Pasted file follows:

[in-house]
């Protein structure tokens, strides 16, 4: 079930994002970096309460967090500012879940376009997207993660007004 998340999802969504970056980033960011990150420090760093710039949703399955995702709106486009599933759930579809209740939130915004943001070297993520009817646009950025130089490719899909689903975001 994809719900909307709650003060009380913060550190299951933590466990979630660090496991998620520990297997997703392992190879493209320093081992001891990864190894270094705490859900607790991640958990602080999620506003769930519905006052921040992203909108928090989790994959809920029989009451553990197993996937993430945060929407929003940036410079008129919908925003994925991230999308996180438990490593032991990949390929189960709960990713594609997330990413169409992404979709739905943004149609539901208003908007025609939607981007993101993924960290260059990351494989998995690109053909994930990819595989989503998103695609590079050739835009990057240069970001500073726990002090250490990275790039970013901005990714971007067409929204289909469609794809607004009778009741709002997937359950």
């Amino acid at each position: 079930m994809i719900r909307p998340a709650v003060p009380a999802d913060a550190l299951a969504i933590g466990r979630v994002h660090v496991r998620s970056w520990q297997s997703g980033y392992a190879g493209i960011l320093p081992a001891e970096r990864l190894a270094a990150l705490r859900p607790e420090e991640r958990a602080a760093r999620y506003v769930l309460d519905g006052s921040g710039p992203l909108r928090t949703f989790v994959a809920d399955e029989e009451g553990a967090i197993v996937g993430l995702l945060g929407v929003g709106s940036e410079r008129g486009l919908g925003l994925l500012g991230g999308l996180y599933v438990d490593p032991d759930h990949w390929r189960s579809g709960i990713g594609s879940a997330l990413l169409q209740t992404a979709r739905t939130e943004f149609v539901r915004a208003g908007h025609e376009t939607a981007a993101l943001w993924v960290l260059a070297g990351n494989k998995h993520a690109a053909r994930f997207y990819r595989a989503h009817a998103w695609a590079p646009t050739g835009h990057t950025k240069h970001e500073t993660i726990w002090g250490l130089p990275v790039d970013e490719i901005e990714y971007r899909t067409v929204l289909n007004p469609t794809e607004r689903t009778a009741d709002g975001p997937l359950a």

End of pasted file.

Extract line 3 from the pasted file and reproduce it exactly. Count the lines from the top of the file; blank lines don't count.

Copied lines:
């Amino acid at each position: 079930m994809i719900r909307p998340a709650v003060p009380a999802d913060a550190l299951a969504i933590g466990r979630v994002h660090v496991r998620s970056w520990q297997s997703g980033y392992a190879g493209i960011l320093p081992a001891e970096r990864l190894a270094a990150l705490r859900p607790e420090e991640r958990a602080a760093r999620y506003v769930l309460d519905g006052s921040g710039p992203l909108r928090t949703f989790v994959a809920d399955e029989e009451g553990a967090i197993v996937g993430l995702l945060g929407v929003g709106s940036e410079r008129g486009l919908g925003l994925l500012g991230g999308l996180y599933v438990d490593p032991d759930h990949w390929r189960s579809g709960i990713g594609s879940a997330l990413l169409q209740t992404a979709r739905t939130e943004f149609v539901r915004a208003g908007h025609e376009t939607a981007a993101l943001w993924v960290l260059a070297g990351n494989k998995h993520a690109a053909r994930f997207y990819r595989a989503h009817a998103w695609a590079p646009t050739g835009h990057t950025k240069h970001e500073t993660i726990w002090g250490l130089p990275v790039d970013e490719i901005e990714y971007r899909t067409v929204l289909n007004p469609t794809e607004r689903t009778a009741d709002g975001p997937l359950a």